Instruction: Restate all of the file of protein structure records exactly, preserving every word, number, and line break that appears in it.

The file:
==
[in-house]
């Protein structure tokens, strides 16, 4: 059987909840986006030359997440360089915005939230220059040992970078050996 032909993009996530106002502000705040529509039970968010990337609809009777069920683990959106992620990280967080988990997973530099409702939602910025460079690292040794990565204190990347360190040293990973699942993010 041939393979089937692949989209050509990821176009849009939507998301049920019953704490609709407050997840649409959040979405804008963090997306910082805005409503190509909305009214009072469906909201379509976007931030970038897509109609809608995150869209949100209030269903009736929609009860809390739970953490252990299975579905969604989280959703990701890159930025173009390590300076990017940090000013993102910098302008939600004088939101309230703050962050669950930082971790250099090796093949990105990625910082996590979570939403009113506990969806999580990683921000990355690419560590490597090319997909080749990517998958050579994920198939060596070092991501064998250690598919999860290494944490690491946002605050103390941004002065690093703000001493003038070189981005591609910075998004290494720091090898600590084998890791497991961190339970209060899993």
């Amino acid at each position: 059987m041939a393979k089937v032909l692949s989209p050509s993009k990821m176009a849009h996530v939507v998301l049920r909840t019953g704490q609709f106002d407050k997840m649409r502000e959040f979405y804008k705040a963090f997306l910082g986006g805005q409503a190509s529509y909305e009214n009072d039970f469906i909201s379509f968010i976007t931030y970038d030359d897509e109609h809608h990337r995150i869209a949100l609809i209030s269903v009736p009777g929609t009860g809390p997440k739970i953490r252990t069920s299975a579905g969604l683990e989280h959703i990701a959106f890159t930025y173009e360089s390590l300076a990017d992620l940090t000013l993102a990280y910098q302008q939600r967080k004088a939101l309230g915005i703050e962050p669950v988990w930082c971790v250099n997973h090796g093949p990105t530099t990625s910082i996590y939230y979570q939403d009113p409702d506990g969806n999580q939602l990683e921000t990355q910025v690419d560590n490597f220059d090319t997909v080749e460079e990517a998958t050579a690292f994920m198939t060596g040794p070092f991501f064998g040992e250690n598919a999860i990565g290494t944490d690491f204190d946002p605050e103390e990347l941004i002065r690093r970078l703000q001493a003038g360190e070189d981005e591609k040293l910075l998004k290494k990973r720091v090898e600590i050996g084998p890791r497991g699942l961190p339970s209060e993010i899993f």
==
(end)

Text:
[in-house]
């Protein structure tokens, strides 16, 4: 059987909840986006030359997440360089915005939230220059040992970078050996 032909993009996530106002502000705040529509039970968010990337609809009777069920683990959106992620990280967080988990997973530099409702939602910025460079690292040794990565204190990347360190040293990973699942993010 041939393979089937692949989209050509990821176009849009939507998301049920019953704490609709407050997840649409959040979405804008963090997306910082805005409503190509909305009214009072469906909201379509976007931030970038897509109609809608995150869209949100209030269903009736929609009860809390739970953490252990299975579905969604989280959703990701890159930025173009390590300076990017940090000013993102910098302008939600004088939101309230703050962050669950930082971790250099090796093949990105990625910082996590979570939403009113506990969806999580990683921000990355690419560590490597090319997909080749990517998958050579994920198939060596070092991501064998250690598919999860290494944490690491946002605050103390941004002065690093703000001493003038070189981005591609910075998004290494720091090898600590084998890791497991961190339970209060899993």
């Amino acid at each position: 059987m041939a393979k089937v032909l692949s989209p050509s993009k990821m176009a849009h996530v939507v998301l049920r909840t019953g704490q609709f106002d407050k997840m649409r502000e959040f979405y804008k705040a963090f997306l910082g986006g805005q409503a190509s529509y909305e009214n009072d039970f469906i909201s379509f968010i976007t931030y970038d030359d897509e109609h809608h990337r995150i869209a949100l609809i209030s269903v009736p009777g929609t009860g809390p997440k739970i953490r252990t069920s299975a579905g969604l683990e989280h959703i990701a959106f890159t930025y173009e360089s390590l300076a990017d992620l940090t000013l993102a990280y910098q302008q939600r967080k004088a939101l309230g915005i703050e962050p669950v988990w930082c971790v250099n997973h090796g093949p990105t530099t990625s910082i996590y939230y979570q939403d009113p409702d506990g969806n999580q939602l990683e921000t990355q910025v690419d560590n490597f220059d090319t997909v080749e460079e990517a998958t050579a690292f994920m198939t060596g040794p070092f991501f064998g040992e250690n598919a999860i990565g290494t944490d690491f204190d946002p605050e103390e990347l941004i002065r690093r970078l703000q001493a003038g360190e070189d981005e591609k040293l910075l998004k290494k990973r720091v090898e600590i050996g084998p890791r497991g699942l961190p339970s209060e993010i899993f």